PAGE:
Kim Jong Il's Answers to Questions Raised by President of Kyodo News Service

The following press release was issued on September 16, 2002 by the Democratic People's Republic of Korea Permanent Mission to the United Nation

Leader Kim Jong Il today gave answers to written questions raised by the President of the Kyodo News Service with Japanese Prime Minister Junichiro Koizumi's visit to the Democratic People's Republic of Korea near at hand.

The answers say:

Korea and Japan are geographically close countries, and they had maintained relations from olden time exchanging visits with each other. But in the past century discord and confrontation have brought the relations between the two countries to an extremely abnormal state. The abnormal relations between them that have lasted for over half a century since the end of the Second World are, in every respect, harmful to both of them. Normalizing relations between the two countries and developing goodneighbourly relations accord with the aspirations and interests of the peoples of the two countries, and it is an urgent demand of the times.

Korea and Japan are Asian nations. They should live in friendship as nearest neighbours, not as near yet distant neighbours, and promote coexistence and co-prosperity. This is our will and consistent standpoint.

The politicians of Korea and Japan are now entrusted with the historic mission to normalize the abnormal relations between the two countries. If responsible statesmen make decisions from a large point of view and get down to the task in order to realize the people's desires and interests and fulfil their noble historic mission, they will be able to find solutions to any problems existing between the two countries.

Prime Minister Koizumi will soon visit Pyongyang, and this will be a turning point in normalizing Korea-Japan relations. I welcome his visit to my country and believe that our meeting and talks will bring forth good fruits. We must open up a new chapter in the historical relationship between Korea and Japan by our common will and joint effort to improve their relations in every possible way.

The basic problem that must be solved to normalize Korea-Japan relations is to clean up the past unpleasant events that have taken place between the two countries.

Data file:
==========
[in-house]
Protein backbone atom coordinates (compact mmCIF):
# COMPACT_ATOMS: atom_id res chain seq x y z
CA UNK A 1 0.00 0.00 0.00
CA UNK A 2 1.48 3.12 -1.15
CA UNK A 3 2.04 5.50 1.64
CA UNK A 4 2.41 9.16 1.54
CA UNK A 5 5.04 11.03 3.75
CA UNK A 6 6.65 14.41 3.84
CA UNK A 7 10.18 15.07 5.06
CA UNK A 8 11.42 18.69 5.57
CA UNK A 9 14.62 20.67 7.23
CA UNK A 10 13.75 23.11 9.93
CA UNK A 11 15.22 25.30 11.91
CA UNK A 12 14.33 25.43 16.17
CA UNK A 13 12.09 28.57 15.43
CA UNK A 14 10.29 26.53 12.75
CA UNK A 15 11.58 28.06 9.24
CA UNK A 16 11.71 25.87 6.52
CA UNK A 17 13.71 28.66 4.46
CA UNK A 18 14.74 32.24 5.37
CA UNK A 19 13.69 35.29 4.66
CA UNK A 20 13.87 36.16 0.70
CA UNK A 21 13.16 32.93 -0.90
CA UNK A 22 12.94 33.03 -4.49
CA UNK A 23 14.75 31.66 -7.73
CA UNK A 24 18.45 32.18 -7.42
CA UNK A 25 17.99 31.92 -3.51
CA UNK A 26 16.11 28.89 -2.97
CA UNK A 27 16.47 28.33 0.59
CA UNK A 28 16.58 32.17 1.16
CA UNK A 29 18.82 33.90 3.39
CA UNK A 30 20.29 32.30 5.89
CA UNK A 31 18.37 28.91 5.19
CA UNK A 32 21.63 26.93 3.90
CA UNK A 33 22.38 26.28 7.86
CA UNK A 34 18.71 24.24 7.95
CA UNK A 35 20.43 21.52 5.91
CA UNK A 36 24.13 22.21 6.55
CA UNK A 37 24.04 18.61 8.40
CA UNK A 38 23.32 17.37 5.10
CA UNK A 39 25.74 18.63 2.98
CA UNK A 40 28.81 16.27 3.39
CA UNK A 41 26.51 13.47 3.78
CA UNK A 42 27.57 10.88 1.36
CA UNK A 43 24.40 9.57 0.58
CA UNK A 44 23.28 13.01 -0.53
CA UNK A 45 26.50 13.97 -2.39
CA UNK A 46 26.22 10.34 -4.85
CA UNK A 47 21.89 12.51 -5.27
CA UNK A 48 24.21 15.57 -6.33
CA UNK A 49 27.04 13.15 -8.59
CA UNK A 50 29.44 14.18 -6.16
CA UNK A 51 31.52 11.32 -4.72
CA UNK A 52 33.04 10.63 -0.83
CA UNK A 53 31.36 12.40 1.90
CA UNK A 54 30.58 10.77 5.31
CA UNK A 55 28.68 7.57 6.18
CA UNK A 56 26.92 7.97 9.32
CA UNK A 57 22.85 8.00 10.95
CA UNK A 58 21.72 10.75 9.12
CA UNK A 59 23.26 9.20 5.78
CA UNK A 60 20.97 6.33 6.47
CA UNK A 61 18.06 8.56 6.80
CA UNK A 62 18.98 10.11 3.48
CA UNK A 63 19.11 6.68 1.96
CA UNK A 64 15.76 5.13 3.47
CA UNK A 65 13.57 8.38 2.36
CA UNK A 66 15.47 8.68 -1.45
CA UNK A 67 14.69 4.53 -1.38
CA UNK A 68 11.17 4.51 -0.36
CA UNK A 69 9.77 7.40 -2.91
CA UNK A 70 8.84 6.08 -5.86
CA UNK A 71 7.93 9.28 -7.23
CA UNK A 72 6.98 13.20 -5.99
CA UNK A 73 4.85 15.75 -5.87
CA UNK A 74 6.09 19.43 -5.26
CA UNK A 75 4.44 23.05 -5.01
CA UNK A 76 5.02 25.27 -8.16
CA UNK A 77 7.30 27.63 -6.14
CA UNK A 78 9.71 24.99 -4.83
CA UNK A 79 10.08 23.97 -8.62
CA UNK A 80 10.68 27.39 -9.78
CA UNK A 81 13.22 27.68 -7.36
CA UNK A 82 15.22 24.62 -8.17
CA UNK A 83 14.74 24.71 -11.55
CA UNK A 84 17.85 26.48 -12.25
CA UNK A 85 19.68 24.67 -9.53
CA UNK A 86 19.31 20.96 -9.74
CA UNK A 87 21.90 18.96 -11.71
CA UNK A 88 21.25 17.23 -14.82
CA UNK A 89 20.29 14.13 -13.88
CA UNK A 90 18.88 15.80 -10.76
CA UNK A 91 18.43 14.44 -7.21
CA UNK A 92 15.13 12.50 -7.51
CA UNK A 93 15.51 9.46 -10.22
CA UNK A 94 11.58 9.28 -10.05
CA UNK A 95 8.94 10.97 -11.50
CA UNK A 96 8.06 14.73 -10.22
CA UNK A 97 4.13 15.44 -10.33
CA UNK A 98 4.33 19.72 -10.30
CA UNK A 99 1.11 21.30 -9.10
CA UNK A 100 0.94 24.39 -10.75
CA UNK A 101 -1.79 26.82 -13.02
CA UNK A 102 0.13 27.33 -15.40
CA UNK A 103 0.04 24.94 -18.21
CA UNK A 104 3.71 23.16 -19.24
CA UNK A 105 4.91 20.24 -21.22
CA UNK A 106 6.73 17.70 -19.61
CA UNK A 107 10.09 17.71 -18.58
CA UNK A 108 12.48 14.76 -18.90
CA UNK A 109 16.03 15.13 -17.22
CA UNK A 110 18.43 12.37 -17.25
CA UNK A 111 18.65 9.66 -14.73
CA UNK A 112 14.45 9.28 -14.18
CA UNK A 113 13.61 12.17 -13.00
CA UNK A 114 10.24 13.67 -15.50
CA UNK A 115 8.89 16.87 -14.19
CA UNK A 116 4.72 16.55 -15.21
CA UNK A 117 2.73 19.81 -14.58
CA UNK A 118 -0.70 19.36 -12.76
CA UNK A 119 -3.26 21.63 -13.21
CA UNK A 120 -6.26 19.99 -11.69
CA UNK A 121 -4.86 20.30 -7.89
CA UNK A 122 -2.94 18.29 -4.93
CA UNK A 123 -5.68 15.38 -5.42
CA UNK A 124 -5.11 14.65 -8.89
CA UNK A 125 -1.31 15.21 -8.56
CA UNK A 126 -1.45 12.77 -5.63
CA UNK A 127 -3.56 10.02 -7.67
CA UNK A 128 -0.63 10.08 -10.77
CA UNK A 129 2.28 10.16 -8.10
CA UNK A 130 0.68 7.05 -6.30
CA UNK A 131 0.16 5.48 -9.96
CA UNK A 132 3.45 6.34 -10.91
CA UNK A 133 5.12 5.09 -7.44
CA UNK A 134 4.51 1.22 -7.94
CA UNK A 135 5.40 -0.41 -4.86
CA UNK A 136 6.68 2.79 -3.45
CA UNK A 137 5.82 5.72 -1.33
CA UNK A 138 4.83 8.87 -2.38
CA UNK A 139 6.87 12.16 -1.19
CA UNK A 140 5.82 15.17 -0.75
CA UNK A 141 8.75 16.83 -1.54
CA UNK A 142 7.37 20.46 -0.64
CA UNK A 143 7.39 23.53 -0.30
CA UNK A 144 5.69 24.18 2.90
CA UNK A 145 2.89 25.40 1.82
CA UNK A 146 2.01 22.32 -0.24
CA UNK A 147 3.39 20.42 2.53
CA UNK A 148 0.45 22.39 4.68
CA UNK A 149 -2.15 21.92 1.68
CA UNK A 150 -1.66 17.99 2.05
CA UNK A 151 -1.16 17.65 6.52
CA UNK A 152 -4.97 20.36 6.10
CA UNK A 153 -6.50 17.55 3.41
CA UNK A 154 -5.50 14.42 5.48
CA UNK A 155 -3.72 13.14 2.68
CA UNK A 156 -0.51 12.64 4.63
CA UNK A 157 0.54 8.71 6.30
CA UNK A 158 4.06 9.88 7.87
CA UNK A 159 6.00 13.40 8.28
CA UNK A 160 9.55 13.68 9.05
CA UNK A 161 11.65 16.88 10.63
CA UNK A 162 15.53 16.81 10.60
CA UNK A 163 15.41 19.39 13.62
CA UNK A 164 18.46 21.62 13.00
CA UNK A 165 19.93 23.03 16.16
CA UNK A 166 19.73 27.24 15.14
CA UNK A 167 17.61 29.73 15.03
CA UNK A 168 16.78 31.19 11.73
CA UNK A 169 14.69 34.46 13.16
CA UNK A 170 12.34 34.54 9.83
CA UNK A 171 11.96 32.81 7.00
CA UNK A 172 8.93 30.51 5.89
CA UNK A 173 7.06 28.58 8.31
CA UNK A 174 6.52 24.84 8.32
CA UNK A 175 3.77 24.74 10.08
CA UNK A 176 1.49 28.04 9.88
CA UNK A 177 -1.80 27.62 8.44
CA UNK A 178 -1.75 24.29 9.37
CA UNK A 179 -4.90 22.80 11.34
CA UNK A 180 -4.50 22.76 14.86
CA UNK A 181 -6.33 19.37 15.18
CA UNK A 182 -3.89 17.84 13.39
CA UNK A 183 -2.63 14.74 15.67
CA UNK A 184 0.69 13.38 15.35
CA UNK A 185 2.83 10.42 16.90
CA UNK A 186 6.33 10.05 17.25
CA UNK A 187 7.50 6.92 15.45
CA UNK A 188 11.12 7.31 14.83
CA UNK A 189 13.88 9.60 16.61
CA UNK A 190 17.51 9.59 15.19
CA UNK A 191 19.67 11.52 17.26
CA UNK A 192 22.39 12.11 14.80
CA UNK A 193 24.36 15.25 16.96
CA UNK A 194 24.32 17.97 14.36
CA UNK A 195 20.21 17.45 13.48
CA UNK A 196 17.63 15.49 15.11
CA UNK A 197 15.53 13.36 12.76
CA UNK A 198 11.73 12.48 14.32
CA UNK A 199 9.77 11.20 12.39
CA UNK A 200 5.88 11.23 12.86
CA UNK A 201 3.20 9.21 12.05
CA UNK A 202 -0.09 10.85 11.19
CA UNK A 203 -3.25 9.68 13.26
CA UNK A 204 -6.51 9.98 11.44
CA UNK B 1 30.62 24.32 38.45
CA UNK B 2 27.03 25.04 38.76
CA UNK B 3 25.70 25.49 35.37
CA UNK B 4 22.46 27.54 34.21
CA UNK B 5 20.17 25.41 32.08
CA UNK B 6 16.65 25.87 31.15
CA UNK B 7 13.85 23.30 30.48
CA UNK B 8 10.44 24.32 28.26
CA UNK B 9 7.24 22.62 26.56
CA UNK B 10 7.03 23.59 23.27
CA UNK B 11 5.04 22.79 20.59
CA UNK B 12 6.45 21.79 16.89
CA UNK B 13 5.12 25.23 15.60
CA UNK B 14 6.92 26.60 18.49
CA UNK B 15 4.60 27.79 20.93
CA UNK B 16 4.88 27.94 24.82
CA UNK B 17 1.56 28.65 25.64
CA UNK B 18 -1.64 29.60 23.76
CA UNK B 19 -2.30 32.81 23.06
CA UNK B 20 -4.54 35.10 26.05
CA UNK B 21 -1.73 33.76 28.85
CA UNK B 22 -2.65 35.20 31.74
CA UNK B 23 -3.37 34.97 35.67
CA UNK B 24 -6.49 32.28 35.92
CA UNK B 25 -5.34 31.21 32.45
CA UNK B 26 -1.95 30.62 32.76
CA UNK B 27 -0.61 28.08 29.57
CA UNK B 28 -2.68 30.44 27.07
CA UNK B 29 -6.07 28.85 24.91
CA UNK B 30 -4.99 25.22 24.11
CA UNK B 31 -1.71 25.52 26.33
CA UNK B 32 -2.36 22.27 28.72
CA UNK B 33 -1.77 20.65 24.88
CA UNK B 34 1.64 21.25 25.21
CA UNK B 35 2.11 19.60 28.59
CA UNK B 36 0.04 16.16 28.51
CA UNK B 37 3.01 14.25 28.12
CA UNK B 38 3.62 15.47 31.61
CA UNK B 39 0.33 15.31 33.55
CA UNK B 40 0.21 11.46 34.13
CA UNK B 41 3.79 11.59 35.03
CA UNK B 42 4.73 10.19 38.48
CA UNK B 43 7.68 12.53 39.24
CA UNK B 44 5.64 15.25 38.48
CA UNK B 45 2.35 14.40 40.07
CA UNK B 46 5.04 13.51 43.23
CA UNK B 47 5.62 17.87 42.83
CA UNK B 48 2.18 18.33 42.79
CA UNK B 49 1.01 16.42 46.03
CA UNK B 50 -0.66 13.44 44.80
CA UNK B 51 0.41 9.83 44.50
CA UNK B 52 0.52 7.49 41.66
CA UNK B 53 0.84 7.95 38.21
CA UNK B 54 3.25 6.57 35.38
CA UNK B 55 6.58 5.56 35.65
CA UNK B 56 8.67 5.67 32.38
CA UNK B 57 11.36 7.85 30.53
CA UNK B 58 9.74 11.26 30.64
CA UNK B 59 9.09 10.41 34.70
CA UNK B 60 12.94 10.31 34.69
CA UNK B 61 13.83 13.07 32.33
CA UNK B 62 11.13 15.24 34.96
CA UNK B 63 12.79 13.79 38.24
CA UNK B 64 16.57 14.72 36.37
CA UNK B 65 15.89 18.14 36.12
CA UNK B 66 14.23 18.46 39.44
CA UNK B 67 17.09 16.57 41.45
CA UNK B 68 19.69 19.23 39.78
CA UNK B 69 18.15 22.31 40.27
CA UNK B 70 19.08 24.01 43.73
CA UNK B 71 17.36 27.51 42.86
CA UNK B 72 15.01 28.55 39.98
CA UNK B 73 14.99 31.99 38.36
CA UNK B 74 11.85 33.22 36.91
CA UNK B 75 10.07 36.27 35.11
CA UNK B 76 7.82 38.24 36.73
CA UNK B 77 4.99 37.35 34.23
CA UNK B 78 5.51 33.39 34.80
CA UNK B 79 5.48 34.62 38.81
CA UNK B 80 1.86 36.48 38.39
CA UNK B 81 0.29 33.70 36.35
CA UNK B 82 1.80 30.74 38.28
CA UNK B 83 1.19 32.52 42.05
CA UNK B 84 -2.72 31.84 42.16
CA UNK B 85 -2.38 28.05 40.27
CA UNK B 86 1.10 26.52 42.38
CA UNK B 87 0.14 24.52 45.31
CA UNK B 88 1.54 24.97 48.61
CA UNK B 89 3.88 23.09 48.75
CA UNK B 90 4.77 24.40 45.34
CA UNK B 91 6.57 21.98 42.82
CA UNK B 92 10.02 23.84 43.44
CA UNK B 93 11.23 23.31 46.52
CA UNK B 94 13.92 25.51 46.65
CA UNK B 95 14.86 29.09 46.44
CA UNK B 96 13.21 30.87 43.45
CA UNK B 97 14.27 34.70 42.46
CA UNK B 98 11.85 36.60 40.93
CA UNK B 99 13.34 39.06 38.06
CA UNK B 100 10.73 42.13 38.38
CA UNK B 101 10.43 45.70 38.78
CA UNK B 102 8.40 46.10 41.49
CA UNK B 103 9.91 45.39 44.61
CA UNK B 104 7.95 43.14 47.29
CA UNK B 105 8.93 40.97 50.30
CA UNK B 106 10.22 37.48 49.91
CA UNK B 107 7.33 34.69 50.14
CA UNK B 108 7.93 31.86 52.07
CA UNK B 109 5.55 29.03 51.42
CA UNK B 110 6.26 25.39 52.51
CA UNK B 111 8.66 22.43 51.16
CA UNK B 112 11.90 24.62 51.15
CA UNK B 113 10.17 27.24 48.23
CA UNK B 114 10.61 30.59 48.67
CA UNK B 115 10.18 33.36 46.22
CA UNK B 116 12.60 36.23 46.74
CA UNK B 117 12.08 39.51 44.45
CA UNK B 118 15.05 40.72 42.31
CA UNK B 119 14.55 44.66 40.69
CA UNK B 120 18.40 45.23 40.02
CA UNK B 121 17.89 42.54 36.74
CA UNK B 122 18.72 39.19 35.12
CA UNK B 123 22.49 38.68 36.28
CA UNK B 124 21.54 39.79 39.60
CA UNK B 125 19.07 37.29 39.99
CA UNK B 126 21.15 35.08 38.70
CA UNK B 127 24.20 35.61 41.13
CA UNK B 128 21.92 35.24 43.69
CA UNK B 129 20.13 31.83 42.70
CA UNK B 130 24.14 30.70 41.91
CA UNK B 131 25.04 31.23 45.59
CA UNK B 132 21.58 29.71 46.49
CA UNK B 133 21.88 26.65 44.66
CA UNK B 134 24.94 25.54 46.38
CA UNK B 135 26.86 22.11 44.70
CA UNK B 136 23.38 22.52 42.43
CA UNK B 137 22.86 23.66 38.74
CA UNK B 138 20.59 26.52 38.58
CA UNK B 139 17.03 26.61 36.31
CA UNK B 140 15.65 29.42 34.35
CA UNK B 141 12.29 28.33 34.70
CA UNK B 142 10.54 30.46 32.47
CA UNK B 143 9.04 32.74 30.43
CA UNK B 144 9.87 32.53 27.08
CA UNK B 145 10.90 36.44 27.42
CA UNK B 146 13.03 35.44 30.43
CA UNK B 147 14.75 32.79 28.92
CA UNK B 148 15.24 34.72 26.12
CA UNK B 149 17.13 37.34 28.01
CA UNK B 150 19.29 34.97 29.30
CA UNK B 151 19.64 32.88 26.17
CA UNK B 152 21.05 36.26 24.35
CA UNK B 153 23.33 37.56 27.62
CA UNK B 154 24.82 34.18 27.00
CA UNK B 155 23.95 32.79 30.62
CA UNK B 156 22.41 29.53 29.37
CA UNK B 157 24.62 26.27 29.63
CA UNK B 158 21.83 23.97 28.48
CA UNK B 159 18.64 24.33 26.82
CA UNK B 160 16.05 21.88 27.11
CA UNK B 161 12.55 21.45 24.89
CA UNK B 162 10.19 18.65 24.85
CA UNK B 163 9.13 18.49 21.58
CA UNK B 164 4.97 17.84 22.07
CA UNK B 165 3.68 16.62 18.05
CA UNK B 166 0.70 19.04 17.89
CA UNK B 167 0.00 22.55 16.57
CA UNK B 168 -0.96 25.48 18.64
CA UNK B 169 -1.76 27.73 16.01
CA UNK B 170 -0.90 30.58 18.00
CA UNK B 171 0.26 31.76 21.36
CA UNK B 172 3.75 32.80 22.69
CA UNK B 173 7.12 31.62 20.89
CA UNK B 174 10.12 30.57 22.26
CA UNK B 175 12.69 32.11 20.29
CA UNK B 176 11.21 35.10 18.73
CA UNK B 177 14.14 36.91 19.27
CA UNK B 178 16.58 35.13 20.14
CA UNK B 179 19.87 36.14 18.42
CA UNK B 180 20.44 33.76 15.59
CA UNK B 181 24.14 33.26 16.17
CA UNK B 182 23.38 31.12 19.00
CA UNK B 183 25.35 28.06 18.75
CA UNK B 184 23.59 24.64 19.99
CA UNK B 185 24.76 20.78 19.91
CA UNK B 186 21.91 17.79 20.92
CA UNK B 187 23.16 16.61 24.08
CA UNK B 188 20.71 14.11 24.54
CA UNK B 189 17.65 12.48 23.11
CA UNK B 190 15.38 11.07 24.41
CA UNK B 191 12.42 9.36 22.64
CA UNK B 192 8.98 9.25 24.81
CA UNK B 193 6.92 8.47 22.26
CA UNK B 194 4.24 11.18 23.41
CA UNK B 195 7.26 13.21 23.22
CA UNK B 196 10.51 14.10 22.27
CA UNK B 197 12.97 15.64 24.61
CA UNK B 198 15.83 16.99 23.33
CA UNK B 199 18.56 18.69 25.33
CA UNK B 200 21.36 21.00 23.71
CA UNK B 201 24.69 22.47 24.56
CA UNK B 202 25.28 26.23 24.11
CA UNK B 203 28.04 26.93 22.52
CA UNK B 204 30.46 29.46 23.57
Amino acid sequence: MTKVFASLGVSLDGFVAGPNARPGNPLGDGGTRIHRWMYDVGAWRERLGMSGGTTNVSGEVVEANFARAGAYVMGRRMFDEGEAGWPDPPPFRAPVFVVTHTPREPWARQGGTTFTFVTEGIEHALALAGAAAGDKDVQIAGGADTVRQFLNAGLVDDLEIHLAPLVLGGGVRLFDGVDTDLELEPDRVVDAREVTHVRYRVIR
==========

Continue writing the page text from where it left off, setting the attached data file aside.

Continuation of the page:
If nothing is done to the history of rancour that has accumulated for a whole century, neither the normalization of state relations nor goodneighbourly, friendly relations can be realized.

Japan's settlement of past necessitates a sincere apology and due compensation that takes into full consideration the whole range of damage and sufferings it inflicted upon the Korean people. The lack of solution to these core issues has so far curbed the improvement of the bilateral relations and presented a variety of complicated problems.

The two countries are now tied up hand and foot, trapped as they are in mud slinging over minor issues, but these will be settled smoothly when bilateral relations improve and mutual confidence is built.

An end to abnormal relations will also dissipate the security concerns of the Japanese people. Apparently the Japanese people are highly nervous about our defence build-up, but our defence policy is, to all intents and purposes, geared to self-defence. Our armed forces will mercilessly deal with those who provoke us, but we will never resort to force of arms against those who do not. If Japan gives up hostility for friendship towards us, it has nothing to fear about our defence upbuilding.

Finally, as for your question about my intention to visit Japan, I think there would be no reason why I should not visit Japan so long as bilateral relations develop favourably on a normal track.